With these latest additions, the total area protected is 12.4% of Nova Scotia’s land area.In March of 2017, Nova Scotia Parks and Protected Areas (a section of Nova Scotia Environment) designated two new Wilderness Areas and expansion of another totalling 5950 ha, and 12 new Nature Reserves of 6 to 298 ha in area. It was a low key announcement with no Press Release, but the sites are significant. The sites were initially identified for protection in Nova Scotia’s 2013 Parks and Protected Areas Plan.
The largest was an expansion of the Chignecto Wilderness Area (designated 2008). “This wetland and forested addition to Chignecto Isthmus Wilderness Area, near Nova Scotia’s border with New Brunswick, nearly quadruples the size of the existing wilderness area to over 3,700 hectares…Chignecto Isthmus is a critical land bridge that links Nova Scotia to New Brunswick and the rest of North America.” In addition, “The Nature Conservancy of Canada has protected an additional 3,000 acres nearby, along the Nova Scotia/New Brunswick border, as part of an ongoing effort to secure a permanent wilderness corridor for wildlife, including Nova Scotia’s mainland moose.” (Amherst News, Mar 23, 2017)The newly designated Walton River Wilderness Area (2,246 ha) “protects a forested corridor that straddles most of the length of Walton River, a tidally influenced waterway that drains into Minas Basin at Walton, Hants County.”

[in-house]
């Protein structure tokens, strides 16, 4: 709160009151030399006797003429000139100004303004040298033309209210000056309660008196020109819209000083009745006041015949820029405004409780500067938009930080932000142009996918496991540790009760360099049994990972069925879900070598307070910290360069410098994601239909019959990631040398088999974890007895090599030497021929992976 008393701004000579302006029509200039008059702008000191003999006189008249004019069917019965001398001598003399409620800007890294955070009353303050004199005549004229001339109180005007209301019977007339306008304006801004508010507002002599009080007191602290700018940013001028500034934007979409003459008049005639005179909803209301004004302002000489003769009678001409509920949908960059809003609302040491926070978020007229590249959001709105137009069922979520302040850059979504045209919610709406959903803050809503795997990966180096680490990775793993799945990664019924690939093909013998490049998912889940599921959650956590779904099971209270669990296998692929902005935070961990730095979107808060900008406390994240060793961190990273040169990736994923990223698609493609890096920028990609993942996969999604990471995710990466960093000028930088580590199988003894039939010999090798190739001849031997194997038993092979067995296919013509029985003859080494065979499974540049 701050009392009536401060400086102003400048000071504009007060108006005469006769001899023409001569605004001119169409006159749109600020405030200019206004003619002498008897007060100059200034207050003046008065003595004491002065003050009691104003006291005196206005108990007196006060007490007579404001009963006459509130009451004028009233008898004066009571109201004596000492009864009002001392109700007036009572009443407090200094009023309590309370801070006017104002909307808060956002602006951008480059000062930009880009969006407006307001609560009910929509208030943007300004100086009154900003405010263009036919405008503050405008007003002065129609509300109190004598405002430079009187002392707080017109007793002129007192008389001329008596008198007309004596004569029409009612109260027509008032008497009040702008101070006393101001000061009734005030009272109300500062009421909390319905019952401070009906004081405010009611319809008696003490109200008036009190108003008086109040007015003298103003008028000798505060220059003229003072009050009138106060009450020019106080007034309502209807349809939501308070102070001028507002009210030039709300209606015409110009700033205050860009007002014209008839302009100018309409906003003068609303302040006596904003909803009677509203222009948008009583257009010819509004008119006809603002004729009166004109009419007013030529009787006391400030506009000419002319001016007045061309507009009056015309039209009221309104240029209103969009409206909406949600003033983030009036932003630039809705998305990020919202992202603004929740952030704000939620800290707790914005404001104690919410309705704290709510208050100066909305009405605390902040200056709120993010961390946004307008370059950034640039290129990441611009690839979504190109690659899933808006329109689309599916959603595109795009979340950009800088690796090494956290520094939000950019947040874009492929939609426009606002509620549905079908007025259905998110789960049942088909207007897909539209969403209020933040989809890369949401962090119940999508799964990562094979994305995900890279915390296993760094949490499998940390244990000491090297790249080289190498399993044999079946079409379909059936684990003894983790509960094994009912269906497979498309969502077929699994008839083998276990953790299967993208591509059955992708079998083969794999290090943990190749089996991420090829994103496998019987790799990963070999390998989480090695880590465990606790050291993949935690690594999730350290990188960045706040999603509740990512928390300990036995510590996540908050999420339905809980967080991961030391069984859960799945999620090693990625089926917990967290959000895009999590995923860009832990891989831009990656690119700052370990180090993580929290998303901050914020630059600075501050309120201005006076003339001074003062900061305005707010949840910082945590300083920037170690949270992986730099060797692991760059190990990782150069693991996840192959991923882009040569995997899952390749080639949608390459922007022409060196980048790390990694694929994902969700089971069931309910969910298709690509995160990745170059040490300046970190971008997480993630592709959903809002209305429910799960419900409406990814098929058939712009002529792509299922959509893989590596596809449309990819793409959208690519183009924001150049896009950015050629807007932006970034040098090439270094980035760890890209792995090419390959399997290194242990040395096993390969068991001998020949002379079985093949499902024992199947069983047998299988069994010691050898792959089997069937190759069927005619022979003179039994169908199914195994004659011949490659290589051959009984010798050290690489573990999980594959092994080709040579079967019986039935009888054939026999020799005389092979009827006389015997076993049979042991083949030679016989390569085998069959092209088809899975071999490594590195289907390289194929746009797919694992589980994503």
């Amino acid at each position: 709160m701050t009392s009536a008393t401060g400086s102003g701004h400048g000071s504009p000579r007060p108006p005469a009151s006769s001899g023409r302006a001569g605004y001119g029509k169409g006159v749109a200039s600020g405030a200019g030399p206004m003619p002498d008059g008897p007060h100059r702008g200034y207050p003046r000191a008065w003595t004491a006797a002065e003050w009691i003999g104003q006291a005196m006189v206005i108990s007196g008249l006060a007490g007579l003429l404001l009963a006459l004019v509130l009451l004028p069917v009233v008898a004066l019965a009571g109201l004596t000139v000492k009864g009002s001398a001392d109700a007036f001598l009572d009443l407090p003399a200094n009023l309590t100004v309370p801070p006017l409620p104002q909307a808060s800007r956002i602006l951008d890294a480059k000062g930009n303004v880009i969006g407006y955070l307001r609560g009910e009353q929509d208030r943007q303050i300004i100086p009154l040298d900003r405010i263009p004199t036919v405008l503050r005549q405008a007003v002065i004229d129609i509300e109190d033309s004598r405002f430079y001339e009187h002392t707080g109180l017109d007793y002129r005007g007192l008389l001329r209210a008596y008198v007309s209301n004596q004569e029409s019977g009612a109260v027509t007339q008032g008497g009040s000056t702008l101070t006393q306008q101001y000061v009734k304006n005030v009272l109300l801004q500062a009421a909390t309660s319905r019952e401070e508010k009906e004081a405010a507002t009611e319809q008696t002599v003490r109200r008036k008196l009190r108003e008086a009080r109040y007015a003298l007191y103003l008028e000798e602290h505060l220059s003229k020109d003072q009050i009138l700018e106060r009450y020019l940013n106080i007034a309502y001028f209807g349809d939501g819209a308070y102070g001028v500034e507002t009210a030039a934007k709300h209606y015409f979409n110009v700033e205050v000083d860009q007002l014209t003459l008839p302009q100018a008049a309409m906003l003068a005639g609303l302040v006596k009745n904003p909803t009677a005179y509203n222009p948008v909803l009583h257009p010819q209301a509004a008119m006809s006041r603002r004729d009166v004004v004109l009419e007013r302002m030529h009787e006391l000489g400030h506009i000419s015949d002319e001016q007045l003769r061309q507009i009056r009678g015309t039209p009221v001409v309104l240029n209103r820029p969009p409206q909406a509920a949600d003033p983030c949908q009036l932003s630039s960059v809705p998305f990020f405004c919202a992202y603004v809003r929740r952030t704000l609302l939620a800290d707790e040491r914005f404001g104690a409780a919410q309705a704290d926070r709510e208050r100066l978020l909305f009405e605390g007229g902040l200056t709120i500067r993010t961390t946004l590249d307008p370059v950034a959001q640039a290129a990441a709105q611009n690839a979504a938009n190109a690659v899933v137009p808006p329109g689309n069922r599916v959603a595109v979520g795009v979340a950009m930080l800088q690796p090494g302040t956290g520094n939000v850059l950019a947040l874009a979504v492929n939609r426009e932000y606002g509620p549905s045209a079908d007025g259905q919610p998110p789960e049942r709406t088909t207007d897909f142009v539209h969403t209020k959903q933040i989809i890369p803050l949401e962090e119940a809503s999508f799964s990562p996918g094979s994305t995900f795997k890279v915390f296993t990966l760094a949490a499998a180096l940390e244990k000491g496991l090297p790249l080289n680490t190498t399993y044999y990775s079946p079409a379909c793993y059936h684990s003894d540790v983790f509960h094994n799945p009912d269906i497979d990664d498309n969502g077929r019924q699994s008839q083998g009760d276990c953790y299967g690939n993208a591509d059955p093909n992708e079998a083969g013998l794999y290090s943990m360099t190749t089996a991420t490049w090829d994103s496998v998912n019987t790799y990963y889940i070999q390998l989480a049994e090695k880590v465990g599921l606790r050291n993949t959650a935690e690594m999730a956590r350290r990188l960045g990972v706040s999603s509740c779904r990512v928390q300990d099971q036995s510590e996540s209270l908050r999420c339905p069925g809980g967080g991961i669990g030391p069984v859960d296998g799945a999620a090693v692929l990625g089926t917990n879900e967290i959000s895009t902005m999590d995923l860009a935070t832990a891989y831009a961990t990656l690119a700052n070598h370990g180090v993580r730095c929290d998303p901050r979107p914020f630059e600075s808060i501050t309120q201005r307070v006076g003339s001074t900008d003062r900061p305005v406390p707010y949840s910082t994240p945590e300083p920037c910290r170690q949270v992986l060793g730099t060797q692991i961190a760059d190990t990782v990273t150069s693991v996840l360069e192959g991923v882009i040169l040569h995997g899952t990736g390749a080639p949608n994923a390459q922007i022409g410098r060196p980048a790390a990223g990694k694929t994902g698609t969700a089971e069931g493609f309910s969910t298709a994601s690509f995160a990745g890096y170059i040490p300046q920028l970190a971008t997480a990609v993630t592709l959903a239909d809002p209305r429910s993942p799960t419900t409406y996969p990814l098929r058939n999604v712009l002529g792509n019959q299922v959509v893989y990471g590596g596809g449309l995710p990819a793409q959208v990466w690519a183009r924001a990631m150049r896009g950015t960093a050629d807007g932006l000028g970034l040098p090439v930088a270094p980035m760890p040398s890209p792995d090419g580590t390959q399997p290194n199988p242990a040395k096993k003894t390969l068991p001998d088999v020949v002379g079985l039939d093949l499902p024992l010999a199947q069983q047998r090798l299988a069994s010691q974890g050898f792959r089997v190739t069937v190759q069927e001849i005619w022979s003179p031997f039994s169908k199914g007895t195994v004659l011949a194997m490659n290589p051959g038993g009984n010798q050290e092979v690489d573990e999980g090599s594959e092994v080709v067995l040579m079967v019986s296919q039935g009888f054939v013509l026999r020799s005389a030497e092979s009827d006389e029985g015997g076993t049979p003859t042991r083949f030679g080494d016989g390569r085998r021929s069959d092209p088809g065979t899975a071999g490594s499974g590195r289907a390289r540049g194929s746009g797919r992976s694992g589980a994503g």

The newly designated Carleton River Wilderness Area (919 ha) “consists of two parcels, about 1.5 km apart, along the east side of Carleton River, near the community of Forest Glen, in the interior of Yarmouth County. The wilderness area lies within the Tusket Drumlins natural landscape, a biologically rich part of southwestern Nova Scotia, with gently sloping hardwood and mixedwood hills, and numerous lakes. Stands of mature sugar and red maple, yellow birch and beech blanket the rolling terrain, with red spruce through the intervening, flatter lands.”Two of the twelve Nature Reserves are islands protected primarily for migrating birds and sea bird nesting areas. Five protect mature/old forest stands, another five include significant forest stands but were protected primarily for other features, e.g., habitat for wood turtle.
Under EGSPA (the Environmental Goals and Sustainable Prosperity Act, passed in 2007) Nova Scotia committed to protect at least 12 per cent of its land area by 2015. By the end of 201512.26% was protected,
Congratulations and Thanks, NSE/Parks and Protected Areas!